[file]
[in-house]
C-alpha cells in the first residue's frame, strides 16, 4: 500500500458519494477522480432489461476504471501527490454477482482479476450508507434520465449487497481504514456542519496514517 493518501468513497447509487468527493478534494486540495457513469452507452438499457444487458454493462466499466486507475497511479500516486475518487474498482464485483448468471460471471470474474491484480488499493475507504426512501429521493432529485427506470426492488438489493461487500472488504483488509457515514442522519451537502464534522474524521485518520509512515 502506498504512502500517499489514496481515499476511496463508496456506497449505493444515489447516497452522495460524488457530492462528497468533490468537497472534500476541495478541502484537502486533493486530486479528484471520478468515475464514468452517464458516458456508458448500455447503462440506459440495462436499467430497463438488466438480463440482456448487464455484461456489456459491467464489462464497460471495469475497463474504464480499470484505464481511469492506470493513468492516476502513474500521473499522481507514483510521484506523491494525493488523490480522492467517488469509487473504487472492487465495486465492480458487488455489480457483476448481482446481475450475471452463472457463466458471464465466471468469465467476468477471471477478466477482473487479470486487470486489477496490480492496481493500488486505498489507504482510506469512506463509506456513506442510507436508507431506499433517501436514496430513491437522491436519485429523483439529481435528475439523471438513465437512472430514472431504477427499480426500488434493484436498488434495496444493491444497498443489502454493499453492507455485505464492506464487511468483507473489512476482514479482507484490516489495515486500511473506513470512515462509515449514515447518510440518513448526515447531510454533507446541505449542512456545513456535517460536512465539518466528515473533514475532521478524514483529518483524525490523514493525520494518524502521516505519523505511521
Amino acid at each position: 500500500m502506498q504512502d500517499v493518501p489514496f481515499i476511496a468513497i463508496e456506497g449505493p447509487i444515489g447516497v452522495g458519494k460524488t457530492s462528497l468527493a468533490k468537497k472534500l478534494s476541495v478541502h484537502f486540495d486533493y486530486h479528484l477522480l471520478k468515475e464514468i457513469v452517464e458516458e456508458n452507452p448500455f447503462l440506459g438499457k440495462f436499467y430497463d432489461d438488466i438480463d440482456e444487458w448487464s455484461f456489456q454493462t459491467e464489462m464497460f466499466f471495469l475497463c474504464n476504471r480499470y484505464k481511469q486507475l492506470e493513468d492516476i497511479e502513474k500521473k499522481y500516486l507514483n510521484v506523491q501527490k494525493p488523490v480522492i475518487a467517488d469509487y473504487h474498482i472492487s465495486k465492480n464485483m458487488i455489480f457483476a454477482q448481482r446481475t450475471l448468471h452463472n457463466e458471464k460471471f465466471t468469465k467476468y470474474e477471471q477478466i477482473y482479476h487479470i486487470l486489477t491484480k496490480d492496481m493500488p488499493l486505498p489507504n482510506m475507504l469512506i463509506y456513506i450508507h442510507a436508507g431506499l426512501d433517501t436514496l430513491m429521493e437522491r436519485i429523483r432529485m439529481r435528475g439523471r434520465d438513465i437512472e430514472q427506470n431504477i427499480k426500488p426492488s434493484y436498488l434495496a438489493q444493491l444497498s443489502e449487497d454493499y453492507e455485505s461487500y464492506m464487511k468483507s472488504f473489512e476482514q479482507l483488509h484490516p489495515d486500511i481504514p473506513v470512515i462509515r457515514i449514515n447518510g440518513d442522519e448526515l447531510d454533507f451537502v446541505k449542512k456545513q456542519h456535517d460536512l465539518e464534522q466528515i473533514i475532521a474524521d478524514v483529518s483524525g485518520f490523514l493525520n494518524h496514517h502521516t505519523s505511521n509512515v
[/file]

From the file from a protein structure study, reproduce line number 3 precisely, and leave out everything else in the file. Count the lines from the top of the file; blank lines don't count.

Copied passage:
Amino acid at each position: 500500500m502506498q504512502d500517499v493518501p489514496f481515499i476511496a468513497i463508496e456506497g449505493p447509487i444515489g447516497v452522495g458519494k460524488t457530492s462528497l468527493a468533490k468537497k472534500l478534494s476541495v478541502h484537502f486540495d486533493y486530486h479528484l477522480l471520478k468515475e464514468i457513469v452517464e458516458e456508458n452507452p448500455f447503462l440506459g438499457k440495462f436499467y430497463d432489461d438488466i438480463d440482456e444487458w448487464s455484461f456489456q454493462t459491467e464489462m464497460f466499466f471495469l475497463c474504464n476504471r480499470y484505464k481511469q486507475l492506470e493513468d492516476i497511479e502513474k500521473k499522481y500516486l507514483n510521484v506523491q501527490k494525493p488523490v480522492i475518487a467517488d469509487y473504487h474498482i472492487s465495486k465492480n464485483m458487488i455489480f457483476a454477482q448481482r446481475t450475471l448468471h452463472n457463466e458471464k460471471f465466471t468469465k467476468y470474474e477471471q477478466i477482473y482479476h487479470i486487470l486489477t491484480k496490480d492496481m493500488p488499493l486505498p489507504n482510506m475507504l469512506i463509506y456513506i450508507h442510507a436508507g431506499l426512501d433517501t436514496l430513491m429521493e437522491r436519485i429523483r432529485m439529481r435528475g439523471r434520465d438513465i437512472e430514472q427506470n431504477i427499480k426500488p426492488s434493484y436498488l434495496a438489493q444493491l444497498s443489502e449487497d454493499y453492507e455485505s461487500y464492506m464487511k468483507s472488504f473489512e476482514q479482507l483488509h484490516p489495515d486500511i481504514p473506513v470512515i462509515r457515514i449514515n447518510g440518513d442522519e448526515l447531510d454533507f451537502v446541505k449542512k456545513q456542519h456535517d460536512l465539518e464534522q466528515i473533514i475532521a474524521d478524514v483529518s483524525g485518520f490523514l493525520n494518524h496514517h502521516t505519523s505511521n509512515v